If you are using Google Apps to run your business, please let us know how that’s going.

The Microsoft Partnership With Chipmaker Intel Has Been Breached By Google's Chrome Operating System
Thursday, September 12, 2013 08:23

Tags: google | microsoft | Operating Systems

New Chromebooks announced this week signal Intel's willingness to broaden its horizons and work with companies like Google, at the expense of its long-standing Windows partnership with Microsoft.  For advisors, it means that Microsoft's hold on your office's desktop applcations will erode in the years ahead.


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Most RIAs are still locked into using Microsoft's operating system and its Office suite. However, Google, with its Chrome operating system amd Google Apps suite for word processing, spreadsheets and other core productivity apps has been making an effort to overtake Microsoft's OS and suite, but it has not made much progress in getting advisors to switch to its operatong system and apps. With release of a new generation of Chromebooks using Intel processors, Google has cracked the Microsoft-Intel partnership and Intel is signaling its willingness to support Chrome.


In the long run, it's good for businesses to have choices, and Microsoft's grip on business computing will weaken. But until advisors are not reliant on desktop apps using Mcirosoft's OS, they're stuck because apps like PortfolioCenter, Advent Axys and other desktop apps for Monte Carlo analysis, financial planning, and making tax calculations usually run only on the Windows operating system. Still, the slow steady progress of Google in  breaking the "Wintel" alliance is noteable.

Adding SkyDrive Or Any Other Website To Your Taskbar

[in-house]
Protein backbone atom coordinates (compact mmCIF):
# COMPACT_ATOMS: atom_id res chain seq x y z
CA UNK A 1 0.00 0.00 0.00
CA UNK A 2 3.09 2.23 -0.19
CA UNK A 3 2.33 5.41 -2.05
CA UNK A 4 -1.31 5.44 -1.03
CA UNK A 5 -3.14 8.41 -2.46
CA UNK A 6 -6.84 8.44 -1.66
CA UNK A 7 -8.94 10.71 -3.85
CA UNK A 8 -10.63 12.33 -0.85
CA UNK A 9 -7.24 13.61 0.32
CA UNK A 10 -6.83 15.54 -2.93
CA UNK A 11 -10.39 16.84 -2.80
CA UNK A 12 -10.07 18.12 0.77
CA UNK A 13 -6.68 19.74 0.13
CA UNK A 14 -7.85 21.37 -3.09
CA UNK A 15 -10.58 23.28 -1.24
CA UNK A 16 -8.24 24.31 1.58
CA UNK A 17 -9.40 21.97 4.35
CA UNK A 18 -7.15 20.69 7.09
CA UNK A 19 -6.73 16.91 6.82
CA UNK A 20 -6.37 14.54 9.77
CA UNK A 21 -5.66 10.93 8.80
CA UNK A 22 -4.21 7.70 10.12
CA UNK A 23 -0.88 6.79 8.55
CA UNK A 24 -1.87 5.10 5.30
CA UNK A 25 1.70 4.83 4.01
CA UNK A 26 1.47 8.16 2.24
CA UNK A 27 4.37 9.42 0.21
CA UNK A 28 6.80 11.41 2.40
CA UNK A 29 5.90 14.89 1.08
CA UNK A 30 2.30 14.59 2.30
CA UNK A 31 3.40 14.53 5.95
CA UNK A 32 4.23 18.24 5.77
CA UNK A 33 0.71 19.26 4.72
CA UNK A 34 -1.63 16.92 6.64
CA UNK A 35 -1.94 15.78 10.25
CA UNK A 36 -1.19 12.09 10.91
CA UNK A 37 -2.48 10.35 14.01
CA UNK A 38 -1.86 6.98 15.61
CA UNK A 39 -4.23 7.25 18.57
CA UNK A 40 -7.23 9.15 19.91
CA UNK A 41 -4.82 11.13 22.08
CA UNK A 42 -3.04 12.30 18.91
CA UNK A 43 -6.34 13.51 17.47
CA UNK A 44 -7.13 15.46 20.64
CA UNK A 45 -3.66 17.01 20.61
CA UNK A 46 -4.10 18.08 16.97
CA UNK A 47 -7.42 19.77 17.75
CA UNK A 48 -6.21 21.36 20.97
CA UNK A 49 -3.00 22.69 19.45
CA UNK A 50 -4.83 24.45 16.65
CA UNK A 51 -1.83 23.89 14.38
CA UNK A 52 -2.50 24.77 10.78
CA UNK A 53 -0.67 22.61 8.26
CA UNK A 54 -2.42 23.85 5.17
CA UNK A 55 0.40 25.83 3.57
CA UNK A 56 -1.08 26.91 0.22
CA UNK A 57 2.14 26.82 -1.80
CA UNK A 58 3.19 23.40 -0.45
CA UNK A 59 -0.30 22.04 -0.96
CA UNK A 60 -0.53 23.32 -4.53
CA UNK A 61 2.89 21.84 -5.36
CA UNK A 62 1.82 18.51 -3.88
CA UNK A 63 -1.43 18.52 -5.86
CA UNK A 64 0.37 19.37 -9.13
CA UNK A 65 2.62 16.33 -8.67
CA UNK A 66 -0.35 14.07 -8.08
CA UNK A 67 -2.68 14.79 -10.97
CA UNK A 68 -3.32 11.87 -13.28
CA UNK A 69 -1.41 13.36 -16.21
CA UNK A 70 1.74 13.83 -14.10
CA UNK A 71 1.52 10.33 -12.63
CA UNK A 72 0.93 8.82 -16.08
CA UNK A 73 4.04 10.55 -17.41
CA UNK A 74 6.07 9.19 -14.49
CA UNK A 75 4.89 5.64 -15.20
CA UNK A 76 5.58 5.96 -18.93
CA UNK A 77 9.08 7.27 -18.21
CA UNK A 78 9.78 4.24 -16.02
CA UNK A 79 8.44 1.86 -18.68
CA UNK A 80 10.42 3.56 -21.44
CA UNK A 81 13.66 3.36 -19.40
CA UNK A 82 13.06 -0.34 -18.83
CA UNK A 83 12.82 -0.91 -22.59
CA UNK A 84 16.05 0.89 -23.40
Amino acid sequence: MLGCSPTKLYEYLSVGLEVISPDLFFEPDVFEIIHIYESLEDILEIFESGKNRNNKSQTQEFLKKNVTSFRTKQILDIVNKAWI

Sunday, August 18, 2013 11:56

Tags: how to | productivity

After using Windows 8 for seven months, I’m still finding new tricks all the time. This past week I found out how to pin SkyDrive to the taskbar. It’s easy to do and very convenient.

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SkyDrive makes sharing files over the Web very easy. Since SkyDrive allows you clients, professionals, and other people you collaborate with to edit files in Word, Excel, and PowerPoint, it can be more convenient than Dropbox, Box, Google Drive and other file-sharing services, and Microsoft has a “Pro” version of SkyDrive with additional functionality that is slowly evolving.
Placing the SkyDrive icon in the taskbar, as shown in the screenshot, is as simple as dragging a browser tab from Internet Explorer into your taskbar. You must use Internet Explorer for the drag and drop to work, but once you’ve dragged and dropped any website into your taskbar, it will stay there and open a browser to that website.
While I’ m fearful of accidentally sharing something unintentionally, the benefits of easy sharing are significant. (If you’re an AdvisorVault user, by the way, dragging and dropping a vault page into your taskbar will open your browser to the log-in page and won’t automatically log you in, as it does with the SkyDrive.)

Five Productivity Tips For Using Windows 8
Wednesday, June 26, 2013 13:23

Tags: microsoft | Operating Systems | productivity | Tablets | technology | windows 8

Windows 8 debuted nine months ago and advisors are just starting to adopt it. I’ve been using Windows 8 daily for six months and like it a lot. The more I use it, the better it gets. Here are five Windows 8 ideas that can make you more productive.